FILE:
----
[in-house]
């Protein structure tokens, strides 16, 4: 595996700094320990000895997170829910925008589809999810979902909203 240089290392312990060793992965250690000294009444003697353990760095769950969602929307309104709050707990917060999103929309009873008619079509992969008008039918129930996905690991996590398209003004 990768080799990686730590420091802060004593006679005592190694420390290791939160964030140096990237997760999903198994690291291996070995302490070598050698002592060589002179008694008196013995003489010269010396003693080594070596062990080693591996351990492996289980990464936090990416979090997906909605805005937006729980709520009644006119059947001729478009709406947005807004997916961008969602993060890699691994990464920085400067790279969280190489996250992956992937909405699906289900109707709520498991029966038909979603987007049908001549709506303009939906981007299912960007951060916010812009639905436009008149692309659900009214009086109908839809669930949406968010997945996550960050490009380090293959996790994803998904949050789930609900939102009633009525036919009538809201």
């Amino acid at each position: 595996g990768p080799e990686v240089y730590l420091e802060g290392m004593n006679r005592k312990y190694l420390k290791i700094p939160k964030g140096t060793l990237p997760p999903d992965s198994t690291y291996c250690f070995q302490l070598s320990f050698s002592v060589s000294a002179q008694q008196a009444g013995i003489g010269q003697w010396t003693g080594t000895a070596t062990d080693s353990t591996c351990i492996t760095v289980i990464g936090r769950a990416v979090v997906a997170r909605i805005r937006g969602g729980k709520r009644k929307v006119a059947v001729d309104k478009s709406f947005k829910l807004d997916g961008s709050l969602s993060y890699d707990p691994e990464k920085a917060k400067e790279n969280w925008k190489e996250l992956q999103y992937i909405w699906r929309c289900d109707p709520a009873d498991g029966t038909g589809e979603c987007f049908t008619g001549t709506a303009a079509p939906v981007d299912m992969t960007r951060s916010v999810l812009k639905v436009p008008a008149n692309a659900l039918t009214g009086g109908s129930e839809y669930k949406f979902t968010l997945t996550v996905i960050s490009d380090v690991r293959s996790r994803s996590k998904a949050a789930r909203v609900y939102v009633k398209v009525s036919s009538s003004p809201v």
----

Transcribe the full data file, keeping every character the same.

[in-house]
């Protein structure tokens, strides 16, 4: 595996700094320990000895997170829910925008589809999810979902909203 240089290392312990060793992965250690000294009444003697353990760095769950969602929307309104709050707990917060999103929309009873008619079509992969008008039918129930996905690991996590398209003004 990768080799990686730590420091802060004593006679005592190694420390290791939160964030140096990237997760999903198994690291291996070995302490070598050698002592060589002179008694008196013995003489010269010396003693080594070596062990080693591996351990492996289980990464936090990416979090997906909605805005937006729980709520009644006119059947001729478009709406947005807004997916961008969602993060890699691994990464920085400067790279969280190489996250992956992937909405699906289900109707709520498991029966038909979603987007049908001549709506303009939906981007299912960007951060916010812009639905436009008149692309659900009214009086109908839809669930949406968010997945996550960050490009380090293959996790994803998904949050789930609900939102009633009525036919009538809201």
């Amino acid at each position: 595996g990768p080799e990686v240089y730590l420091e802060g290392m004593n006679r005592k312990y190694l420390k290791i700094p939160k964030g140096t060793l990237p997760p999903d992965s198994t690291y291996c250690f070995q302490l070598s320990f050698s002592v060589s000294a002179q008694q008196a009444g013995i003489g010269q003697w010396t003693g080594t000895a070596t062990d080693s353990t591996c351990i492996t760095v289980i990464g936090r769950a990416v979090v997906a997170r909605i805005r937006g969602g729980k709520r009644k929307v006119a059947v001729d309104k478009s709406f947005k829910l807004d997916g961008s709050l969602s993060y890699d707990p691994e990464k920085a917060k400067e790279n969280w925008k190489e996250l992956q999103y992937i909405w699906r929309c289900d109707p709520a009873d498991g029966t038909g589809e979603c987007f049908t008619g001549t709506a303009a079509p939906v981007d299912m992969t960007r951060s916010v999810l812009k639905v436009p008008a008149n692309a659900l039918t009214g009086g109908s129930e839809y669930k949406f979902t968010l997945t996550v996905i960050s490009d380090v690991r293959s996790r994803s996590k998904a949050a789930r909203v609900y939102v009633k398209v009525s036919s009538s003004p809201v």